Patel questioned over confidence in Met chief after botched ‘Nick’ probe

Flora Thompson, Sam Blewett Henry Vaughan and Harriet Line, PA
·3-min read

Home Secretary Priti Patel declined to express her confidence in Metropolitan Police Commissioner Dame Cressida Dick over the force’s botched VIP child sex abuse investigation during a live interview.

The exchange on LBC Radio prompted her spokesman to afterwards insist she had “full confidence” in the police chief. ​

When repeatedly questioned during the interview on whether she has confidence in Dame Cressida, Ms Patel responded: “I work with the commissioner.

“The commissioner does a lot of great work and she oversees the largest police force in the country.

“There are still questions, rightly so – some questions have been put to me today, actually, very publicly in newspapers, and it’s right that I also look at these questions.”

After the interview, Ms Patel’s spokesman said: “As the Home Secretary said, she works with Cressida Dick every day.

“The Home Secretary has full confidence in her to do her job.”

But the spokesman declined to say why Ms Patel refused to express her confidence in the UK’s most senior police officer during the interview.

Later, Downing Street said Boris Johnson and Ms Patel have “absolute confidence” in Dame Cressida.

Coronavirus – Wed Feb 10, 2021
Home Secretary Priti Patel was repeatedly asked to express confidence in Metropolitan Police Commissioner Dame Cressida Dick (Stefan Rousseau/PA)

A Number 10 spokesman said: “This was a deeply concerning case and the PM’s thoughts are with Lady Brittan, her late husband (Leon Brittan) and others affected.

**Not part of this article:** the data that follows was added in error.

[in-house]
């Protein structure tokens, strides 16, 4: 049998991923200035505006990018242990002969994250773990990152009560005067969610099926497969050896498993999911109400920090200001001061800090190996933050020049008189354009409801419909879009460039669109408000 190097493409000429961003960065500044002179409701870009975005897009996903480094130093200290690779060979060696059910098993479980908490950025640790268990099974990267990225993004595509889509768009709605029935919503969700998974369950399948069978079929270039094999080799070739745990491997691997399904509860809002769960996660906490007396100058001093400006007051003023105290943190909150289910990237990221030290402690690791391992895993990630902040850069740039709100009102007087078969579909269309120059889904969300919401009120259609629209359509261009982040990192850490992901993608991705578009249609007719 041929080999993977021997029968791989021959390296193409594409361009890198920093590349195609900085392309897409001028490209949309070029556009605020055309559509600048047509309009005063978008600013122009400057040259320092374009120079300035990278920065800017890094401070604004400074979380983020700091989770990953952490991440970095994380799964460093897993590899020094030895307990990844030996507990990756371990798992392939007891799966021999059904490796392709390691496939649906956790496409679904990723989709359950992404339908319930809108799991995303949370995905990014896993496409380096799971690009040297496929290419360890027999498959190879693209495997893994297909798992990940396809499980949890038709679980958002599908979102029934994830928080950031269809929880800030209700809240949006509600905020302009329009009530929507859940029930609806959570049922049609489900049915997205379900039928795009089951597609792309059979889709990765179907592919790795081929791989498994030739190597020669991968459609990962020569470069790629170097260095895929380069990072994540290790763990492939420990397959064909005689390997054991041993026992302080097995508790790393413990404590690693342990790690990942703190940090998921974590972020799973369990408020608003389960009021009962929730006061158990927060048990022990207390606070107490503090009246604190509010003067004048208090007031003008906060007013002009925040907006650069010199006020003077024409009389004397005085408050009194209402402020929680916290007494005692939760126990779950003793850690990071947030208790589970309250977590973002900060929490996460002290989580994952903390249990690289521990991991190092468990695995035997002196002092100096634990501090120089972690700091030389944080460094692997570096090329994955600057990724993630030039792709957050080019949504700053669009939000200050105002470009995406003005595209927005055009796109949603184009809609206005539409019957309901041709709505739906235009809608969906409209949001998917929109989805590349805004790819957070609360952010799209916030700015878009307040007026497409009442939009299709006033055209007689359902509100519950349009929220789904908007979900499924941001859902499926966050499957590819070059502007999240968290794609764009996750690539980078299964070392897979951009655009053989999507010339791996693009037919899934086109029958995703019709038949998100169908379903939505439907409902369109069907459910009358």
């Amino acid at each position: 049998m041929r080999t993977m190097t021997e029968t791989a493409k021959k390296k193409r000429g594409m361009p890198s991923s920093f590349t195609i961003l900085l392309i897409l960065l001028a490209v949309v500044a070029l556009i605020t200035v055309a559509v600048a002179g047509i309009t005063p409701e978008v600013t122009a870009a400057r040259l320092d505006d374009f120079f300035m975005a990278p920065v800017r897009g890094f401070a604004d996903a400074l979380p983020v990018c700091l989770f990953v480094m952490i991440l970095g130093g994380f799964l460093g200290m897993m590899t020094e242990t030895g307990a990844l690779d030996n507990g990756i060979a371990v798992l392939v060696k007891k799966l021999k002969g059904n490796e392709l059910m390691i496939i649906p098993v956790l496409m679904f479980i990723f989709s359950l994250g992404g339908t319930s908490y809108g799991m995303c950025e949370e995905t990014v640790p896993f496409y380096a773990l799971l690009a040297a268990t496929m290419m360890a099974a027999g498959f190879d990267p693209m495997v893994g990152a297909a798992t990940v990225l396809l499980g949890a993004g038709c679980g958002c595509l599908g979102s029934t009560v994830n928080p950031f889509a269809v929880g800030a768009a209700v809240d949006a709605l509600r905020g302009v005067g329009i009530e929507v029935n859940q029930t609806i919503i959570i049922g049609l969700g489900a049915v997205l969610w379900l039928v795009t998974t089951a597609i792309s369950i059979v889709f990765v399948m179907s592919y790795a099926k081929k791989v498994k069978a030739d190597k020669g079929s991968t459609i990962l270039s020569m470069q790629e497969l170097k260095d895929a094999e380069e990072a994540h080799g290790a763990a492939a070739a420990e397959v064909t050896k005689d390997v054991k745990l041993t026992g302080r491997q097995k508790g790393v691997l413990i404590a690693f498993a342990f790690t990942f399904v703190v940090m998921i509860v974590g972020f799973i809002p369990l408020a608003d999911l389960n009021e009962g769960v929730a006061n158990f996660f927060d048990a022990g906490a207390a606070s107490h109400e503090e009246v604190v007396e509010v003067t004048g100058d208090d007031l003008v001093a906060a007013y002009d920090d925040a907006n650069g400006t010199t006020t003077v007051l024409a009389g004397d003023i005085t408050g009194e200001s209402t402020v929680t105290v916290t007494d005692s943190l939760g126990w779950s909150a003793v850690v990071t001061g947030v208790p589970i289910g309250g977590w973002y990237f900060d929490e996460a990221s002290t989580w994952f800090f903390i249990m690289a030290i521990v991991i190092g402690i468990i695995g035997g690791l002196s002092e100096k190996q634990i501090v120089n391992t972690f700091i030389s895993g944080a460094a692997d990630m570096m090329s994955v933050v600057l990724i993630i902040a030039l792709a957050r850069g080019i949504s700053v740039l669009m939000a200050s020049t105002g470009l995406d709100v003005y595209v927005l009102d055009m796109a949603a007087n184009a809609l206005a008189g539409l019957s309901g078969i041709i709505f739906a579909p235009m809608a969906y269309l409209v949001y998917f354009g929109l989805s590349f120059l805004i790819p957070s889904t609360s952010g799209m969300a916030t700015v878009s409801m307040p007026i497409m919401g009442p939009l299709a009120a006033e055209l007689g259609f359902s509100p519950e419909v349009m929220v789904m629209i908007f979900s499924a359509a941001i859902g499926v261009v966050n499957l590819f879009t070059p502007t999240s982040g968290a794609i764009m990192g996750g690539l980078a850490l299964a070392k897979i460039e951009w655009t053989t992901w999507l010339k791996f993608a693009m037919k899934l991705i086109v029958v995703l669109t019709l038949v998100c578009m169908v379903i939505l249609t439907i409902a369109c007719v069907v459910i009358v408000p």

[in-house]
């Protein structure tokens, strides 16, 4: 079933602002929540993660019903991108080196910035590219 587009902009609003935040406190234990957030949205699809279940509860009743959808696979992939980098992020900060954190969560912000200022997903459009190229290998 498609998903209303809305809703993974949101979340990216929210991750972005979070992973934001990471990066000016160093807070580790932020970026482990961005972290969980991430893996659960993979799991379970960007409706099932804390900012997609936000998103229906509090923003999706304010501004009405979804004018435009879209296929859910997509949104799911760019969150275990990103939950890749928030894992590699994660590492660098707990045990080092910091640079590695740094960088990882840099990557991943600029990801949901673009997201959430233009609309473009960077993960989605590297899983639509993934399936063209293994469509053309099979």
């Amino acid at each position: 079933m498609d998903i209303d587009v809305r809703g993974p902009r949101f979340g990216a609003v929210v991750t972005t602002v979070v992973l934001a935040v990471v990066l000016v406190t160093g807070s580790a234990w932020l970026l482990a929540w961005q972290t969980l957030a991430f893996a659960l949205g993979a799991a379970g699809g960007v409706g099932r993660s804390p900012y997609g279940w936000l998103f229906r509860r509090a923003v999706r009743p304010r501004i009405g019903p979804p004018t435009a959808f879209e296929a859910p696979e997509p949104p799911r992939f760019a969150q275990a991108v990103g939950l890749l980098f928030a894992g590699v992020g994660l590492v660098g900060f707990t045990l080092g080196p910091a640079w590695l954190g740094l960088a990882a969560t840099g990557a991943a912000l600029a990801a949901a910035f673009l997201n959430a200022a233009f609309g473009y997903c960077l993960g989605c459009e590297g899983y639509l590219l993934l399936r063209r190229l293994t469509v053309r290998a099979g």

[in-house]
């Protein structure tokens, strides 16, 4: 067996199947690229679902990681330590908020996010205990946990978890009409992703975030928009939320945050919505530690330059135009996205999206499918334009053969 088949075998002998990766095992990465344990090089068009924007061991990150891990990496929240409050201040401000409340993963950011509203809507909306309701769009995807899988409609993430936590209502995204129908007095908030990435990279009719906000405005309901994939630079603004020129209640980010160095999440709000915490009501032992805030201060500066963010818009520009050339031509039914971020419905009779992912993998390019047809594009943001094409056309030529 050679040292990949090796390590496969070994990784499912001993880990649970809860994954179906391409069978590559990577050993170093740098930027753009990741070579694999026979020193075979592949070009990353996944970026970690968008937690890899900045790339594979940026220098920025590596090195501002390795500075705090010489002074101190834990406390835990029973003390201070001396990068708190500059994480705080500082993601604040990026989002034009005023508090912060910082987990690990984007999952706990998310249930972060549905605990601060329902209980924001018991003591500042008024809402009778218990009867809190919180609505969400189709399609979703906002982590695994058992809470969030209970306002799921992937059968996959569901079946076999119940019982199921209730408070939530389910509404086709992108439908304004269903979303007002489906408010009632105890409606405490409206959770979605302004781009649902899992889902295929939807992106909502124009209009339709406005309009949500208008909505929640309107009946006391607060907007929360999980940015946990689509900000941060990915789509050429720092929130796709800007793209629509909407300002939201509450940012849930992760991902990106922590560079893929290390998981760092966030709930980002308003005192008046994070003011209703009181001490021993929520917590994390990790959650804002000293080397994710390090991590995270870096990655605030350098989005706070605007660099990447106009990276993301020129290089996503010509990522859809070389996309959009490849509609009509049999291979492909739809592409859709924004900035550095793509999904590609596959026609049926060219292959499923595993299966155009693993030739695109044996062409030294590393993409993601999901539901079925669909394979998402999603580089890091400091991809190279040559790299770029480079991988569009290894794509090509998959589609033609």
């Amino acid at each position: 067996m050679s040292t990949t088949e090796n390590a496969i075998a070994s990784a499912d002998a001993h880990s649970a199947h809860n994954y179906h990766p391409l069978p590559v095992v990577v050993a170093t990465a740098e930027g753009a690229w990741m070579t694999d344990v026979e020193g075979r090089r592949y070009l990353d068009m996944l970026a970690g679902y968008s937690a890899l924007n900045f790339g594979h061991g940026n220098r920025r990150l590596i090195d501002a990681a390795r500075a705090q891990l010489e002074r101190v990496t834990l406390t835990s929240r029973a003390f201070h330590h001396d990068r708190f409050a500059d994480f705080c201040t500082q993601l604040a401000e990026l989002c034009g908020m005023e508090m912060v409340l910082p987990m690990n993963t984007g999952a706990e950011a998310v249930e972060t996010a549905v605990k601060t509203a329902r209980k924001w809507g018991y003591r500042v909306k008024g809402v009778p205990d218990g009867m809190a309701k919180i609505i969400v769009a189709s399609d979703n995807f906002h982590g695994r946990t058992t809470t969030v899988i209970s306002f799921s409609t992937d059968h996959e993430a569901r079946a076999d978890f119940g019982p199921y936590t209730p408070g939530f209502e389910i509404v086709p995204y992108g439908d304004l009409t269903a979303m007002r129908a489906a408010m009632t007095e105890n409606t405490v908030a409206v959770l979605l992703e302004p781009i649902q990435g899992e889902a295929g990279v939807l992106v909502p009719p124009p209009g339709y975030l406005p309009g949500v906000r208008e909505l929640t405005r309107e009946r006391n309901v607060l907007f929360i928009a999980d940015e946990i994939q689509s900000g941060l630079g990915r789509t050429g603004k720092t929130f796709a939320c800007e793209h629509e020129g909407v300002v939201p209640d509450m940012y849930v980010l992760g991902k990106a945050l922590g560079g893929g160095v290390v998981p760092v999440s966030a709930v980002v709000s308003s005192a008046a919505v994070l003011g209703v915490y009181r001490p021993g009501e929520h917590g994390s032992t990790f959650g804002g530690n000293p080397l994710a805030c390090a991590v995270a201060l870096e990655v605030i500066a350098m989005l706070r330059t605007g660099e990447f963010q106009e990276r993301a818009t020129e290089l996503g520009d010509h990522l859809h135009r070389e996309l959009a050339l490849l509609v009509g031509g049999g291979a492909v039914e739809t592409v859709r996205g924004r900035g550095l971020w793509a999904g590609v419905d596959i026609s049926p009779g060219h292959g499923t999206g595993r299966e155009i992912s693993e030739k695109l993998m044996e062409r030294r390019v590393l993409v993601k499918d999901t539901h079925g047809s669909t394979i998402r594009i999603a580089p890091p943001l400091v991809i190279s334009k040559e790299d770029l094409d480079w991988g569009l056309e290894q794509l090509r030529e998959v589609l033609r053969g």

“The Prime Minister has complete confidence in the Metropolitan Police Commissioner Cressida Dick, as does the Home Secretary.

“Both the Prime Minister and the Home Secretary have absolute confidence in her as we work together with the police to make our streets safer.”

Ms Patel’s comments came as a former High Court judge called on her to launch a criminal inquiry into the failed probe.

In an open letter, Sir Richard Henriques said Scotland Yard’s disastrous Operation Midland has “gravely damaged” confidence in the justice system.

He heavily criticised the Met’s bungled investigation into false claims of a VIP sex abuse ring in Westminster in a 2016 report, which identified 43 police failings.

But the Independent Office for Police Conduct (IOPC) watchdog found no evidence of misconduct or criminality by the officers during the operation.

Former home secretary Leon Brittan was one of the men falsely accused by fantasist Carl Beech – then known as “Nick” – and died in January 2015 without knowing there was insufficient evidence to prosecute him.

Court artist sketch of Carl Beech at Newcastle Crown Court
Court artist sketch of Carl Beech at Newcastle Crown Court (Elizabeth Cook/PA)

His home was raided, along with those of D-Day veteran Lord Bramall and former Tory MP Harvey Proctor, before it emerged that all the claims were based on lies by Beech, who was jailed for 18 years in 2019 for perverting the course of justice.

Mr Proctor has previously described the police watchdog’s probe into five officers involved in the investigation as “a whitewash”.

Sir Richard said a district judge was “knowingly misled into issuing search warrants”, in his letter published in the Daily Mail.

“There are reasonable grounds to believe that criminal acts have been committed,” he said.

“I am writing to you to request that an independent police force should now be asked to investigate not only the conduct of Metropolitan Police officers involved in authorising and applying for search warrants, but also those in the (Independent Police Complaints Commission) IPCC and IOPC whose duty it was to investigate.

“Northumbria Police is fully aware of the facts and has demonstrated competence where others have failed.”

His letter comes after Downing Street said the Met must “learn from its failings” amid Lord Brittan’s widow accusing Scotland Yard of having a culture of “cover up and flick away”.

The Home Secretary asked Chief Inspector of Constabulary Sir Tom Winsor to launch a review in 2019, which criticised the Met for waiting three years before acting on Sir Richard’s recommendations and found bosses were more concerned with “restricting access” to the report.